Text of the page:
Lunar New Year Recipe: Jai or Buddha’s Delight


(Paulina Tam/The Observer)


January 31st, 2014 is the first day of the Lunar New Year, arguably the most important Asian holiday of the entire year.

(Paulina Tam/The Observer)
(Paulina Tam/The Observer)

Family members will gather together for huge dinners during New Year’s Eve and Day to eat an auspicious amount—like eight because it sounds like “prosperity” in Chinese—of symbolic dishes like steamed whole fish, nian gao, a brown sugar glutinous rice cake or jai, better known as Buddha’s delight.

Each family has their own specific recipes on how to make their dishes but below is my grandmother’s recipe on how she makes her version of jai.

Jai (Buddha’s delight):

Jai is a vegetarian dish that commonly consists of at least eight ingredients. Each ingredient holds a symbolic meaning and essentially, the more ingredients are in the jai, the more happiness and fortune one will consume for the New Year. There is a wide variety of vegetarian options one could choose to compose their jai but listed below are my grandmother’s personal favorites. All ingredients could be found in all Asian supermarkets and costs around two to five dollars per dried packaged item and two to three dollars per pound for fresh vegetables.

Serves 2

1.)  1 packaged mung bean thread noodles—longevity

2.)  1½ ounces packaged Dried lily flowers—wealth

3.)  3 water chestnuts each diced into three slices—togetherness

4.)  3 arrow heads each diced into three slices—prosperous life

5.)  1 packaged (6 pieces) fried tofu soybean cake—happiness

6.)  ½ ounce packaged Black fungus—longevity

7.)  1 ounce of packaged Dried black sea moss—prosperity

8.)  3 ounces packaged bean curd sticks—blessing

Water, several tablespoons of oil, ½ stick of brown sugar, several small pinches of salt, a carrot peeler, knife, pot, large cooking pan, spatula and several bowls are the rest of the ingredients and materials. Soy sauce could be substituted for the sugar if one wish to serve the dish salty instead of sweet and a cup of chicken broth could be substituted for the water used to simmer the dish.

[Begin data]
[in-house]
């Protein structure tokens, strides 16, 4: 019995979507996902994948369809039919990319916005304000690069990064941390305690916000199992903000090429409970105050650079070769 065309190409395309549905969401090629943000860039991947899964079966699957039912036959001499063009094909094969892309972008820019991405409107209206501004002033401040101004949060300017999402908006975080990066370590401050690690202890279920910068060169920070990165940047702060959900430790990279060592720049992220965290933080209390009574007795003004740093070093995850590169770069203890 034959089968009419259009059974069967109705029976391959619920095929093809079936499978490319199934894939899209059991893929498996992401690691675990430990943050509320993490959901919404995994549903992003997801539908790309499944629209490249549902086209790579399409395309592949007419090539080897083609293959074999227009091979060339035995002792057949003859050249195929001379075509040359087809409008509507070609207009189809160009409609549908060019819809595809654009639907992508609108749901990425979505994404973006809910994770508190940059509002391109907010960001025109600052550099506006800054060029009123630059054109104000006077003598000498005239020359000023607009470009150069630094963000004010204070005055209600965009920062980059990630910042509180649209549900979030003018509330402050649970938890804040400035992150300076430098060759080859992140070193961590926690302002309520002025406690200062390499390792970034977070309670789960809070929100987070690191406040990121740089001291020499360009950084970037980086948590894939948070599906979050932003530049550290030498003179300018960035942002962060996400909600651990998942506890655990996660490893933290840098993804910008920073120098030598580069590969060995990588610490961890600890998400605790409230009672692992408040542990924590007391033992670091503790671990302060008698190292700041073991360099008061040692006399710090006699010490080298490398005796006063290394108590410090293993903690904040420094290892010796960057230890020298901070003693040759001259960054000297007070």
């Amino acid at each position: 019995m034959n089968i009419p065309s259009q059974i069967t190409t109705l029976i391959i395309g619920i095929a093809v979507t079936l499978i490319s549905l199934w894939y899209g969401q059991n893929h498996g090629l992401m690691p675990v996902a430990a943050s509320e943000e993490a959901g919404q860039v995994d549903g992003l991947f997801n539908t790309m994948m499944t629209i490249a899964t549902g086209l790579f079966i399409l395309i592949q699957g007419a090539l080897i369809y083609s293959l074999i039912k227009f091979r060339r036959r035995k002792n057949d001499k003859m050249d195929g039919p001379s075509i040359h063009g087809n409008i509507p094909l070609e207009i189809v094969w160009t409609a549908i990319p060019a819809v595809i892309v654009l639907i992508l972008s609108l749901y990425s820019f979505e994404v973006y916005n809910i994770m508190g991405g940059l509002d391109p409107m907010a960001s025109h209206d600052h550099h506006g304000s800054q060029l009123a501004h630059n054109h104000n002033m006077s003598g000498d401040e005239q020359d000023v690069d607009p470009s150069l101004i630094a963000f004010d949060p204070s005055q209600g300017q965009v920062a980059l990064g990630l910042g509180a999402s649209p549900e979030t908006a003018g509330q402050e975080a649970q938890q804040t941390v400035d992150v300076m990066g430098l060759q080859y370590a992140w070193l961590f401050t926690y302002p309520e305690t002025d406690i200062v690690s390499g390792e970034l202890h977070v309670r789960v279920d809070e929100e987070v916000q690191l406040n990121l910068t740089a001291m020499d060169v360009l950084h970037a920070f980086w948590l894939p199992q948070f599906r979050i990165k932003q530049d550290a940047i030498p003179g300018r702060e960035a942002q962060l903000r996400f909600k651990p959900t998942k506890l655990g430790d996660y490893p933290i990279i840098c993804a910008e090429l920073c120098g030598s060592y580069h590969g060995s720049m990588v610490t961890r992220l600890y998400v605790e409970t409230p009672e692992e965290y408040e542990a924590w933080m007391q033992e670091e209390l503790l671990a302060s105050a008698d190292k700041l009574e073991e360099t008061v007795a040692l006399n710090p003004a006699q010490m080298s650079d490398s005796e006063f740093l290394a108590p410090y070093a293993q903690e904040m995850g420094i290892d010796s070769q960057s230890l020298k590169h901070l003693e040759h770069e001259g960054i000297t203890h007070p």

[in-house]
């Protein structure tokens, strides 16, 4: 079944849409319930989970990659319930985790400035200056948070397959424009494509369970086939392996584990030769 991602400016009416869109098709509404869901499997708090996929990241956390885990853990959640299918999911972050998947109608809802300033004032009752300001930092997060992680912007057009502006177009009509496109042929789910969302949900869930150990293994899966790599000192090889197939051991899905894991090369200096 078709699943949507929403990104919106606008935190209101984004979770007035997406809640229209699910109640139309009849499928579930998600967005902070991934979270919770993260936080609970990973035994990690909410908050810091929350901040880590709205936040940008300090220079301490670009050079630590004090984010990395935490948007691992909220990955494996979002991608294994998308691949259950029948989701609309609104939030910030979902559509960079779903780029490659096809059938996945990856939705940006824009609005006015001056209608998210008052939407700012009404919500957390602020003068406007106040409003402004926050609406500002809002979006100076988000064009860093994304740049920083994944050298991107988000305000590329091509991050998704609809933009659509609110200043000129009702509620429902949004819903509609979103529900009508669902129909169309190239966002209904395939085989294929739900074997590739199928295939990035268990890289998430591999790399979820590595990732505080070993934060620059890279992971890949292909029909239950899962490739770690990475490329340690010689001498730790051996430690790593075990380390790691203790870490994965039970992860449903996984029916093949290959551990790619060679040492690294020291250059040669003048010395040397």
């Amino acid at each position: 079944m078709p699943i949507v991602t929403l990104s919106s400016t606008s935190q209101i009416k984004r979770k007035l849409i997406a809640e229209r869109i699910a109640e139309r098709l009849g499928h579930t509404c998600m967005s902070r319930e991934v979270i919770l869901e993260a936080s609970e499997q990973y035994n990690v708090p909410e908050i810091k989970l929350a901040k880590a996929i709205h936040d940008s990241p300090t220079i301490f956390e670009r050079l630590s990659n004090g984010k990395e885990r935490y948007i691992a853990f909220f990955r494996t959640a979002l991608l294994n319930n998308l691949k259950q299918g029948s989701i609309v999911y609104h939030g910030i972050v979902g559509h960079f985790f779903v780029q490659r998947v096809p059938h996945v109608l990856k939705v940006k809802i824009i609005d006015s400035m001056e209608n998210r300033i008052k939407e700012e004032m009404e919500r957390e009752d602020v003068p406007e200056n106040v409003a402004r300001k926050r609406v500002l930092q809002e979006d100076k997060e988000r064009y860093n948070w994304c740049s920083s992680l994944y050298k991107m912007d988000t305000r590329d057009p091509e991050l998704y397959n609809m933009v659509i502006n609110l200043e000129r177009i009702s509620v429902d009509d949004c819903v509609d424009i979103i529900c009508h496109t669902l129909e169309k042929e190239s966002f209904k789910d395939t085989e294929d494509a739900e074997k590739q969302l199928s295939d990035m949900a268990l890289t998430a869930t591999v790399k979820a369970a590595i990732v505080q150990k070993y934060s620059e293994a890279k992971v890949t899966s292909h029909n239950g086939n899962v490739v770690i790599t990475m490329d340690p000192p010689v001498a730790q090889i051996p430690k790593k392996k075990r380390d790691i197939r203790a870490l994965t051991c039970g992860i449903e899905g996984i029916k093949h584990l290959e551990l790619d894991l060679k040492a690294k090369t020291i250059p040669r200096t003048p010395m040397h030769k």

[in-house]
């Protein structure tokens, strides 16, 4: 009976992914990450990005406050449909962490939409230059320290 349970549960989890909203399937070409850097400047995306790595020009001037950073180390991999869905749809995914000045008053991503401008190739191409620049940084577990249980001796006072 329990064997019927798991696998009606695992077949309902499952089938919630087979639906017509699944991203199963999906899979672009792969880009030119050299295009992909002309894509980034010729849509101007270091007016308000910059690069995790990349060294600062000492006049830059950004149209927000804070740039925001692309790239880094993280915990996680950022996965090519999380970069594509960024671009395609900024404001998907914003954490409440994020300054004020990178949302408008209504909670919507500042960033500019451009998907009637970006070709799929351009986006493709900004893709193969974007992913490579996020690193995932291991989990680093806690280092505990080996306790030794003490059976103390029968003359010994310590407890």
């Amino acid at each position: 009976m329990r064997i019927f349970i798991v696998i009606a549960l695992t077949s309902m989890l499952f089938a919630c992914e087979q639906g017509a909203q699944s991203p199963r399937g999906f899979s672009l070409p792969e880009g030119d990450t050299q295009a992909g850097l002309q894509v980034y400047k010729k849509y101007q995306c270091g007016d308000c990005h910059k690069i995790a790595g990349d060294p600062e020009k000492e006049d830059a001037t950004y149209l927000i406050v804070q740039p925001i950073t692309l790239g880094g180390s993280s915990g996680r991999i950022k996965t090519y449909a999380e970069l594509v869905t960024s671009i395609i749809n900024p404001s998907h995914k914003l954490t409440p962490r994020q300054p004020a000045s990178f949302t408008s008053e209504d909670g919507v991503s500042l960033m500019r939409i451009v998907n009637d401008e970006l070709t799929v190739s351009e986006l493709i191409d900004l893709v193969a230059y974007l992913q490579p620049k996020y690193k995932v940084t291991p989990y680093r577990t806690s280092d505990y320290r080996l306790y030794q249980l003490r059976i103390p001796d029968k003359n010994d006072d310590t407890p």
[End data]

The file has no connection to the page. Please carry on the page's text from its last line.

1.)  Submerge the dried lily flowers, black fungus and bean curd sticks in warm water and in separate bowls for at least six hours or until soften.

2.)  Repeat for noodles and sea moss except only this time for an hour.

3.)  Boil a pot of water enough to submerge the soybean cakes and place them inside. Simmer them lightly for a minute.

4.)  After a minute, turn off the stove and let the cakes rest inside the pot for ten additional minutes to rid themselves of excess oil.

5.)  After the cakes have rested for ten minutes, take them out and place them in a separate bowl to cool. When they are cool to touch, gently squeeze the remaining liquid within them and then put aside.

6.)  Wash the water chestnuts and arrow heads until thoroughly cleaned and using a carrot peeler, gently peel their skin off. Do not peel off the arrow heads’ stem.

7.)  Once again, wash the skinned chestnuts and arrow heads in cold water and after patted dry, cut them into three slices. Put aside.

8.)  After all packaged ingredients soften, take them out of their bowls and dump the water. Remove any excess water on packaged ingredients by patting or squeezing them lightly.  Return them to their original bowls to sit until cooking.

9.)  Chop the black fungus into halves and the bean curd sticks into three or five pieces, depending on the sticks’ lengths.

10.) Heat the cooking pan or wok to a medium-high heat and coat well with one tablespoon of oil. Add hydrated bean curd sticks, sea moss, lily flowers and a light pinch of salt into pan. Stir-fry for two minutes.

11.) Next, add the arrow head, chestnut slices and a small pinch of salt into the mixture and stir-fry lightly for another two minutes. Add another tablespoon of oil into mixture if it is too dry.

12.) Then, add the rest of the ingredients into the pan and stir-fry for two minutes. Add a tablespoon of oil if needed.

13.) Pour a cup of water or a can of chicken broth into the mixture, cover the pan and wait for the water or broth to boil. When it boils, add the stick of sugar into the mixture and cover the pan. Simmer for 15 minutes or until the mixture absorbed the liquid.

14.)  After everything is absorbed, add a pinch of salt or tablespoon of soy sauce for taste. Stir-fry all the ingredients one last time before serving.